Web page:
Having biennial check-ups with the optometrist is always a good idea, but there are a few other factors to take into consideration when it comes to supporting our eye health.
Too much screen time, age-related changes or just making sure our children’s eyes develop properly may lead us to the pharmacy shelves. While there’s no standard formula for supplements targeted at helping our eyesight, there are common ingredients found in most of them.
Lutein and zeaxanthin
Most vision support supplements contain lutein and/or zeaxanthin which are carotenoids. These nutrients give a green or yellow colour to fruit and vegetables. The claims for supporting your eyes during screen-time come from the discovery that the yellow pigment in lutein and zeaxanthin helps to protect the eye against damage from blue light. Blue light is emitted by computer, smartphone and tablet screens.
Research has shown that an intake of around 6mg lutein a day has been related to a reduced risk of a common eye disease, age-related macular degeneration, and if dietary intake is low then a supplement of 10mg lutein and 2mg zeaxanthin daily may help reduce the progression of age-related macular degeneration.
Antioxidant vitamins C and E
Vitamins C and E are strong antioxidants, protecting the body from harmful oxidative damage. Areas, like the eye, that use a lot of oxygen are at particularly high risk of oxidative damage. In 2001 the Age-Related Eye Disease Study (AREDS) found that supplements including 500mg vitamin C and 400IU vitamin E daily helped delay the progression of age-related macular degeneration. The use of vitamin C and E supplements in the treatment of cataracts, or to delay their development, has also been investigated but results have been conflicting.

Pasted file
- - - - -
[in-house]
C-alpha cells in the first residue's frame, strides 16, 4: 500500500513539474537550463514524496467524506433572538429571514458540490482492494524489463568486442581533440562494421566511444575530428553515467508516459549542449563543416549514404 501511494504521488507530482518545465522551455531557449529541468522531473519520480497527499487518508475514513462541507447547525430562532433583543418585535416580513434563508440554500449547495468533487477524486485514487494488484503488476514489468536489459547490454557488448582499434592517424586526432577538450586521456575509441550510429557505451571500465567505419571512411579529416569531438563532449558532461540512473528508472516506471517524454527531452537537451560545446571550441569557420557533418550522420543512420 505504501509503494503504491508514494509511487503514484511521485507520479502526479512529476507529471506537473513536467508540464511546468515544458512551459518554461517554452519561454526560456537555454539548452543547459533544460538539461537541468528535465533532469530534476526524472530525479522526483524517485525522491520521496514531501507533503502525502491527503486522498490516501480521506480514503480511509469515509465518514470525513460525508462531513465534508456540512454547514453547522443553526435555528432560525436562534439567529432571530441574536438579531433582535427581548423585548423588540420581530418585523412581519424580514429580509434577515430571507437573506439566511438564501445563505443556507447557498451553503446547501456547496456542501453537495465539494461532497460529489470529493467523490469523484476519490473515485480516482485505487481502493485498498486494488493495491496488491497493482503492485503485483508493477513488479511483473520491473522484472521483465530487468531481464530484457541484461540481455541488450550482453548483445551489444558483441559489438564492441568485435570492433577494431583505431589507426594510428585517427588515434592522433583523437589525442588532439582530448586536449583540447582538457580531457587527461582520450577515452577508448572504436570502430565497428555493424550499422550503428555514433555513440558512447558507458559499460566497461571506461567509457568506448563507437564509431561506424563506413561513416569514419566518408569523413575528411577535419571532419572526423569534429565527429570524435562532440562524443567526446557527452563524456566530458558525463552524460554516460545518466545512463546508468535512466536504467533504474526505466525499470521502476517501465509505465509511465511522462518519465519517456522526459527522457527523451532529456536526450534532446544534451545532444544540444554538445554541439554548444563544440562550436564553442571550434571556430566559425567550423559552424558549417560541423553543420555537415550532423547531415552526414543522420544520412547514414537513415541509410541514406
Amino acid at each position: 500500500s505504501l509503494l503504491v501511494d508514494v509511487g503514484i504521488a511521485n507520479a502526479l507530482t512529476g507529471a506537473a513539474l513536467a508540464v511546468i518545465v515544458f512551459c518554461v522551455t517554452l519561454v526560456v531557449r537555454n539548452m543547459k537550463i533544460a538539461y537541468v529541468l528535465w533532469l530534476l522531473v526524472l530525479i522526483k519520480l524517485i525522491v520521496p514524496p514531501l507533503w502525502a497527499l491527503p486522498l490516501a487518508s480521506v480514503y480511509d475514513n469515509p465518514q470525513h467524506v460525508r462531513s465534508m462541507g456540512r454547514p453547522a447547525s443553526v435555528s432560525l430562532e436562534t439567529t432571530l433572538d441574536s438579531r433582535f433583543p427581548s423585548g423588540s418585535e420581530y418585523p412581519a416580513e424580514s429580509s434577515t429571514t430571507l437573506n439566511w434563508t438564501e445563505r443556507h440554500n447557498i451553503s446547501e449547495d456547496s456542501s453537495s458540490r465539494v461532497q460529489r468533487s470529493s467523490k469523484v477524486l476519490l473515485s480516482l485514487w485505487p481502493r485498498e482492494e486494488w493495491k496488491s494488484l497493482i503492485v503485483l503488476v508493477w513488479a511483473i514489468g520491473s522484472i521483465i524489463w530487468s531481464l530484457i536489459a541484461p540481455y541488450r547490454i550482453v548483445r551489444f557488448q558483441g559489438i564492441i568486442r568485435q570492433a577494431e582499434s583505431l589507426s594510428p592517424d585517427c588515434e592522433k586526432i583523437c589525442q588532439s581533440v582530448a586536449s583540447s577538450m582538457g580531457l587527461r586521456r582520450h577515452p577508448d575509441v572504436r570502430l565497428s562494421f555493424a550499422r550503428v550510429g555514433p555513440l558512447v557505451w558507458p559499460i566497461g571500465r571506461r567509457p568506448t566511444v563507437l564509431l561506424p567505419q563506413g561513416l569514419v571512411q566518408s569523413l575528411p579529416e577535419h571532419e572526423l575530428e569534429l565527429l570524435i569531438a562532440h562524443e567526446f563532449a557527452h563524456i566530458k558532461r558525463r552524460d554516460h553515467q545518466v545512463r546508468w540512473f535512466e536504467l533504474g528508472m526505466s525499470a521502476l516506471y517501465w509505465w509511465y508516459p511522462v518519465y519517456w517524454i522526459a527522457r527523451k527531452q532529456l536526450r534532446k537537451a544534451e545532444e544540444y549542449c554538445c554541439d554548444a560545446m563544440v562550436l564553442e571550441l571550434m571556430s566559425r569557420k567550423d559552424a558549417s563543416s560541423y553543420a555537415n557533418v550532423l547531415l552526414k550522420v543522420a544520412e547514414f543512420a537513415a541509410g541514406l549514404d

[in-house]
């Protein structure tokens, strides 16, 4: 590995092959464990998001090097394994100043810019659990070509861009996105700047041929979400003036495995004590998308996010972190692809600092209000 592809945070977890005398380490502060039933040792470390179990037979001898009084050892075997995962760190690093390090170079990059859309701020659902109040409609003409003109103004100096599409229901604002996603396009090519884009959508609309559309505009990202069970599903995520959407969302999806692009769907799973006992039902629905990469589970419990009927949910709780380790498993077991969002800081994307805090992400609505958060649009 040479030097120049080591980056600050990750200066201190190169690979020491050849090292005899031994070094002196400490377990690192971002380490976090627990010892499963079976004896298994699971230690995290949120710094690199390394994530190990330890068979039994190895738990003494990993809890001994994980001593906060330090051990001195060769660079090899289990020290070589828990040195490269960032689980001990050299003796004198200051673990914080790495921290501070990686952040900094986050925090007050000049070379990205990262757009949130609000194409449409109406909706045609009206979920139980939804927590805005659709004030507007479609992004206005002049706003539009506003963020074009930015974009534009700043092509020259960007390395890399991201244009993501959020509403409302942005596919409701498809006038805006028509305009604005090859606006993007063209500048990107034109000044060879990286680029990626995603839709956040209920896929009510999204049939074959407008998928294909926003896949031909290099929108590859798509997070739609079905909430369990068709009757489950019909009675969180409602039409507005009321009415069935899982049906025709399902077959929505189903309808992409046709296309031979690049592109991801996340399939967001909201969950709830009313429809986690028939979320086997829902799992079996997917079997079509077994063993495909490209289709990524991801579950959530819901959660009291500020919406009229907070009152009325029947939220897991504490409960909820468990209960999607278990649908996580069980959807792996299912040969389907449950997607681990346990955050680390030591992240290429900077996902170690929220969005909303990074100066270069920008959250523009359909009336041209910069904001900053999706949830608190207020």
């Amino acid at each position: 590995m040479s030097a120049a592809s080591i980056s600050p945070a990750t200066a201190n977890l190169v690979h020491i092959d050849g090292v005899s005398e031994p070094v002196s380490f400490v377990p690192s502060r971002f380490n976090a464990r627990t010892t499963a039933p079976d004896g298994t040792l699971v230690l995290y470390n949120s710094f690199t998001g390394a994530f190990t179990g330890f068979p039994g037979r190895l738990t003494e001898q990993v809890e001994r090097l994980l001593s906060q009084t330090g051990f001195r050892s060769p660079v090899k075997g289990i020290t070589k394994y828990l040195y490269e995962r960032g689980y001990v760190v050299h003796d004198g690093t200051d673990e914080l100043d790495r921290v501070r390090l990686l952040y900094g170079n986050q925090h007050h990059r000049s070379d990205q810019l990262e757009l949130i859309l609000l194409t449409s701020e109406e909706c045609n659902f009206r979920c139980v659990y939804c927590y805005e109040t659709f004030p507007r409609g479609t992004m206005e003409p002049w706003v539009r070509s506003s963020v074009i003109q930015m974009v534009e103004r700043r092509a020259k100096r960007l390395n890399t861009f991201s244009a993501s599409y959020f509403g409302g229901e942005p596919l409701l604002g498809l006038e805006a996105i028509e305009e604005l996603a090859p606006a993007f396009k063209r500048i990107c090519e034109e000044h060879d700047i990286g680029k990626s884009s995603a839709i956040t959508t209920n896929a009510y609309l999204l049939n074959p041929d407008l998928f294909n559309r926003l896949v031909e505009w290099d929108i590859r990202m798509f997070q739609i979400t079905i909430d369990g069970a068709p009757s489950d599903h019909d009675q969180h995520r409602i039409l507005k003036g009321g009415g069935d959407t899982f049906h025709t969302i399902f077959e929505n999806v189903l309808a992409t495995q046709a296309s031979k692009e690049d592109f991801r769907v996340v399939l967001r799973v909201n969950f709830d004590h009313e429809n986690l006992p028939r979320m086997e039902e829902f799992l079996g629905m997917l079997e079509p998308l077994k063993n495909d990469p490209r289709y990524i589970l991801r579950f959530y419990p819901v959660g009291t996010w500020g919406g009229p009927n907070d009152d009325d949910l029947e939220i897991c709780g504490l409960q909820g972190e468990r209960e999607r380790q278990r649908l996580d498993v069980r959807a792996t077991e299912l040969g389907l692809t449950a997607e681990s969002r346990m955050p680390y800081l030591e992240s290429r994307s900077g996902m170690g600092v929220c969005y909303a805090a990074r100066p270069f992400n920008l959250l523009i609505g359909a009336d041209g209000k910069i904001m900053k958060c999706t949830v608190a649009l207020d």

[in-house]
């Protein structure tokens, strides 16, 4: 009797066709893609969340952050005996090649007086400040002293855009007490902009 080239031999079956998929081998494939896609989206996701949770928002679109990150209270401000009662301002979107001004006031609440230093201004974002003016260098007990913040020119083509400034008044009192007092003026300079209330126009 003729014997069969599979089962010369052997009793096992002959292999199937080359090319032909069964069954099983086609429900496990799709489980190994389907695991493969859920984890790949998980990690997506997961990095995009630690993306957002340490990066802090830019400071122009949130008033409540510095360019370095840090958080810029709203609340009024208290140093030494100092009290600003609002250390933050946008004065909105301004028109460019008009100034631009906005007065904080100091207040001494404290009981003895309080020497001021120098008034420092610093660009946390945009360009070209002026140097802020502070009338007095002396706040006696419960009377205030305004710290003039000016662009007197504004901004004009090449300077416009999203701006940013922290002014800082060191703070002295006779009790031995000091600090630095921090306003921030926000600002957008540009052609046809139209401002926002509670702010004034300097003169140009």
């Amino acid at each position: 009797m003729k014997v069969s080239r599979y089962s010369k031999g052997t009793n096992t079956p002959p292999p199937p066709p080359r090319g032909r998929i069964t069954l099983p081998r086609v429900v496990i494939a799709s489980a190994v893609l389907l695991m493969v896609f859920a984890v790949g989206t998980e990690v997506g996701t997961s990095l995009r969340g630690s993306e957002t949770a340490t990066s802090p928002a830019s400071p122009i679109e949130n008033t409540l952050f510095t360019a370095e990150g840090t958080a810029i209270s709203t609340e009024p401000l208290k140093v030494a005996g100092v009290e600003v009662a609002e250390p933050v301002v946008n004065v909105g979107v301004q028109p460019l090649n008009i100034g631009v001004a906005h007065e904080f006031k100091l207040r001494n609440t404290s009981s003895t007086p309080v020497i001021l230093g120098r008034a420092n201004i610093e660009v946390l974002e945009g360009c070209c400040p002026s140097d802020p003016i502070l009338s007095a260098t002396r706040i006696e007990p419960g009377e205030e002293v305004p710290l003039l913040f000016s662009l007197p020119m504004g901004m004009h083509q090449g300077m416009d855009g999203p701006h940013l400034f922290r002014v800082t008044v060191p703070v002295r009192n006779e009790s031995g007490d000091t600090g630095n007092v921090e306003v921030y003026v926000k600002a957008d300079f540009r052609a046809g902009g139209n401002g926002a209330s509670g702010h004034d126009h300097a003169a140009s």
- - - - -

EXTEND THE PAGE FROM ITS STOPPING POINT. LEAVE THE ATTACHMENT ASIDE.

Long-chain omega-3 fatty acids have a role in reducing inflammation. Inflammation in the eye can cause problems such as dry eye syndrome. A 2015 study found that EPA and DHA supplements helped alleviate dry eye symptoms in people who used computers. And a 2017 systematic review found that omega-3 supplements may be considered as an effective alternative to eye drops in some people with dry eye syndrome. The long-chain omega-3 DHA is found in the retina, and studies during pregnancy have shown its importance in the development of normal eyesight in fetuses.
Anthocyanins, which give the red-purple pigment found in berries and are strong antioxidants, again protect the eye from oxidative damage. With supplements you can often find anthocyanins listed as blackcurrant or bilberry extract or powder. only a small number of studies have investigated the role of anthocyanins in eye health which means data are limited on their effectiveness, dose and safety.
However, research suggests they may improve blood flow in the eyes and stabilise visual field defects of people with glaucoma, and pressure inside the eye may be improved with 30mg-50mg daily.
What to watch out for
During the ARED study of a supplement to prevent the deterioration of age-related macular degeneration, researchers found increased rates of lung cancer in current and former smokers who took the first supplement trialled that contained beta-carotene.